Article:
Designing Zones of Control

The second part of creating a zone of control for self-scan checkouts is the way in which the space is designed. There is considerable criminological research which has been undertaken which shows the way in which the physical environment within which crime occurs can play a role in generating opportunity as well as acting as a form of deterrence. It was found that the way in which the environment was designed could create spaces where offenders felt they were less likely to be caught, primarily due to the way in which they could remain out of sight of ‘guardians’, reducing their concerns about being apprehended. It seems clear that this research is pertinent to the way in which self-scan checkouts have been located in retail stores. Early adopters of self-scan checkouts tended to place the machines in existing free space in the store – usually at the end of the banks of normal checkouts, which frequently meant they were very near the exit and located in relatively open spaces. Figure 39 offers a simplistic outline of what this often looked like (and for some retailers continues to be the case). There is little sense of control around the self-scan checkouts – they are not enclosed, provide easy access to the exits and give little sense of a controlled environment. Problems associated with this type of layout were clearly identified in this research, not least the percentage of respondents to the survey who claimed to have witnessed thieves exiting the store through the area with stolen goods. In addition, the relatively open spaces and the fluid connection with the shopping space creates a sense of the area being uncontrolled. Potential thieves (both opportunistic and professional) would consider this space as one that does not unduly raise the prospect of them being more likely to be caught using self-scan checkouts. This is certainly the case when one compares this space with the more traditional checkout arrangement where the customer is carefully corralled through a strictly limited space between tills, and is under relatively close and constant scrutiny by an individual member of staff.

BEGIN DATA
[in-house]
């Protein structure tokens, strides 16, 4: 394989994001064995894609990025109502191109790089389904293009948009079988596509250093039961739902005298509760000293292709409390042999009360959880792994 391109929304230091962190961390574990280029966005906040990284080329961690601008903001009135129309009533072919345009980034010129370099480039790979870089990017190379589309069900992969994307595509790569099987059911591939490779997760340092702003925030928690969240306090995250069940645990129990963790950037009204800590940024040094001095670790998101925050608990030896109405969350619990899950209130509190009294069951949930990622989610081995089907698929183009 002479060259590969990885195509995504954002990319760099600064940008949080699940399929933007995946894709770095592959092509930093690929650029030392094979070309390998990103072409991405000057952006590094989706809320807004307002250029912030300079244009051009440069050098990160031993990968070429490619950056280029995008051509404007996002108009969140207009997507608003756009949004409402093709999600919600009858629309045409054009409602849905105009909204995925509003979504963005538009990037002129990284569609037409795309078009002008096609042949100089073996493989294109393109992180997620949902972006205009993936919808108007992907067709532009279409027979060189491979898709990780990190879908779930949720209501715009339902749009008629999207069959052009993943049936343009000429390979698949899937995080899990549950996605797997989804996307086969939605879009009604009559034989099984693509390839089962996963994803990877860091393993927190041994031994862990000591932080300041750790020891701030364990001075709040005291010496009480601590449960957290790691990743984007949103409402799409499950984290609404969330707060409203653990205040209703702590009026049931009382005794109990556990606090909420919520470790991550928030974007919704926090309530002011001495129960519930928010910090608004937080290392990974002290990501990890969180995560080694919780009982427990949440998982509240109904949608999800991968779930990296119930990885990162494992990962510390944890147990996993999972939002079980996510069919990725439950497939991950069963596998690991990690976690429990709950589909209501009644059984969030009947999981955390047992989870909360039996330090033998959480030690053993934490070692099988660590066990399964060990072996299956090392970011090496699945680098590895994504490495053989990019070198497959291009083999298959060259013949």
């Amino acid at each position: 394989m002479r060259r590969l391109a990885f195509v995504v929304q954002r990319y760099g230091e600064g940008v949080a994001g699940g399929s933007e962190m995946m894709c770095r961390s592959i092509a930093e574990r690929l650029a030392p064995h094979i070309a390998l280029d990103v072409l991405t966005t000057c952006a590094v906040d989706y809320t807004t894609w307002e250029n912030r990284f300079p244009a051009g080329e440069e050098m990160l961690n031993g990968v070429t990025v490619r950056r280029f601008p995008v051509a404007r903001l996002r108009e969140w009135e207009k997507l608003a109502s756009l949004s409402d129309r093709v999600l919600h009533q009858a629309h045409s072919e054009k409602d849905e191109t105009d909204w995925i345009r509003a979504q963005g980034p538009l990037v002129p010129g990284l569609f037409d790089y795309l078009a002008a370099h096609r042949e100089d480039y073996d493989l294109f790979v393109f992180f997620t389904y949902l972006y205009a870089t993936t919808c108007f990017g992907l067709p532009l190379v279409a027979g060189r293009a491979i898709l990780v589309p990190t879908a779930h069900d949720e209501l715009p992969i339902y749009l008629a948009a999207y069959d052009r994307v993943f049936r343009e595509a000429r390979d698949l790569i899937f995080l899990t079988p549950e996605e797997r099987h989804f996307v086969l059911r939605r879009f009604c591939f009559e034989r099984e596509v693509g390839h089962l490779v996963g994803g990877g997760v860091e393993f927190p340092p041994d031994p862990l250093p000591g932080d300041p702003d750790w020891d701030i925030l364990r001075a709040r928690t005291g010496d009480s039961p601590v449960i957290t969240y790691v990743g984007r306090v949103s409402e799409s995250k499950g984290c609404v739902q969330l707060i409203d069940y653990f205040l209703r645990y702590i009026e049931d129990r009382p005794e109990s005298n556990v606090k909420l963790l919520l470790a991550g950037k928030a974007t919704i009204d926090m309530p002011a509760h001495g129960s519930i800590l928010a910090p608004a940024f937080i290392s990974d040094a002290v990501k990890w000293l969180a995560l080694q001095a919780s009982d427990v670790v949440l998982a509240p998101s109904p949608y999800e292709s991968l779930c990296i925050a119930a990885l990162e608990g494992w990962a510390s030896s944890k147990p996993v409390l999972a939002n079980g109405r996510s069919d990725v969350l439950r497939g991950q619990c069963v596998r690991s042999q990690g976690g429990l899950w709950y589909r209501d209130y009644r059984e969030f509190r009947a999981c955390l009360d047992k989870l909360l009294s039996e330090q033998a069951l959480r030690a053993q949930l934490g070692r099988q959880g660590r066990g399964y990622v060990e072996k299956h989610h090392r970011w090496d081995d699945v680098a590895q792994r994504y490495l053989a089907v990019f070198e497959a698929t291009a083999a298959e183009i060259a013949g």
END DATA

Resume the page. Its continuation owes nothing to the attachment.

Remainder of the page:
What is apparent from some of the case-study companies taking part in this study is that this sense of control needs to, in part, be replicated with self-scan checkout areas. Opposite is an idealised sense of what this might look like (Figure 40). In this scenario the self-scan area is moved away from the entrance/exit area of the store, minimising the opportunity for thieves to use this area as an easy walk through area with stolen items. It has also become an enclosed space, cordoned off from the rest of the store by a barrier, with a single entrance and clearly identifiable exit points. Customers can be easily corralled into the space and critically it gives a sense of control – it has boundaries and a sense or order. With the location of the podium near the exits acting as a visual reminder of the surveillance capabilities of the technology, a member of staff can move easily between the stations responding to alerts and, hopefully, having the opportunity to create a sense of being a guardian of control, offering help where necessary but also providing a presence that heightens would-be offenders perception of the risk of apprehension. Clearly not all retailers will have the opportunity to create such spaces in all their outlets, but the principles underlying this model are the key to minimising the risk of shrinkage from self-scan checkouts – creating the sense that the area is under control and that apprehension is a real possibility.